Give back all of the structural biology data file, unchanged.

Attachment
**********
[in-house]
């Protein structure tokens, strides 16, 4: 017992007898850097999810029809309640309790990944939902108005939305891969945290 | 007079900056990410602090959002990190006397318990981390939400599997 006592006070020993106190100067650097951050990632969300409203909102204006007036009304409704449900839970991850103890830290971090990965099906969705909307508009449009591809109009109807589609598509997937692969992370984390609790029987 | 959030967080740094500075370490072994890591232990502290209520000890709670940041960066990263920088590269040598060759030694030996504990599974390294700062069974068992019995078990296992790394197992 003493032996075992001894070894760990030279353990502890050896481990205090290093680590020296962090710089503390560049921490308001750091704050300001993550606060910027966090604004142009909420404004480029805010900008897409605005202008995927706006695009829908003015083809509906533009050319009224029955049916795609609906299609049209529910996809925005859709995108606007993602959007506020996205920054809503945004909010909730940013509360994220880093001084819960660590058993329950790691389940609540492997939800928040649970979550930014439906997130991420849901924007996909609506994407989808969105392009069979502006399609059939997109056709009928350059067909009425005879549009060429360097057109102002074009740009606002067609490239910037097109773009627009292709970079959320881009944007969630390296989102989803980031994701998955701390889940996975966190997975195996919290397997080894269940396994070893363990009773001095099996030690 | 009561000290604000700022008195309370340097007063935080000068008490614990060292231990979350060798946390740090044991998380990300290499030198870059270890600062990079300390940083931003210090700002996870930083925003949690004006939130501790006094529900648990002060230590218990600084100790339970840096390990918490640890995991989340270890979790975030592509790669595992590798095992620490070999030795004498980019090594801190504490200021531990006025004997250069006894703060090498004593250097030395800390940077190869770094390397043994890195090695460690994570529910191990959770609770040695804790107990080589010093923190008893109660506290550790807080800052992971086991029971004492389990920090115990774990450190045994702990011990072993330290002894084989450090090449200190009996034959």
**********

[in-house]
């Protein structure tokens, strides 16, 4: 017992007898850097999810029809309640309790990944939902108005939305891969945290 | 007079900056990410602090959002990190006397318990981390939400599997 006592006070020993106190100067650097951050990632969300409203909102204006007036009304409704449900839970991850103890830290971090990965099906969705909307508009449009591809109009109807589609598509997937692969992370984390609790029987 | 959030967080740094500075370490072994890591232990502290209520000890709670940041960066990263920088590269040598060759030694030996504990599974390294700062069974068992019995078990296992790394197992 003493032996075992001894070894760990030279353990502890050896481990205090290093680590020296962090710089503390560049921490308001750091704050300001993550606060910027966090604004142009909420404004480029805010900008897409605005202008995927706006695009829908003015083809509906533009050319009224029955049916795609609906299609049209529910996809925005859709995108606007993602959007506020996205920054809503945004909010909730940013509360994220880093001084819960660590058993329950790691389940609540492997939800928040649970979550930014439906997130991420849901924007996909609506994407989808969105392009069979502006399609059939997109056709009928350059067909009425005879549009060429360097057109102002074009740009606002067609490239910037097109773009627009292709970079959320881009944007969630390296989102989803980031994701998955701390889940996975966190997975195996919290397997080894269940396994070893363990009773001095099996030690 | 009561000290604000700022008195309370340097007063935080000068008490614990060292231990979350060798946390740090044991998380990300290499030198870059270890600062990079300390940083931003210090700002996870930083925003949690004006939130501790006094529900648990002060230590218990600084100790339970840096390990918490640890995991989340270890979790975030592509790669595992590798095992620490070999030795004498980019090594801190504490200021531990006025004997250069006894703060090498004593250097030395800390940077190869770094390397043994890195090695460690994570529910191990959770609770040695804790107990080589010093923190008893109660506290550790807080800052992971086991029971004492389990920090115990774990450190045994702990011990072993330290002894084989450090090449200190009996034959």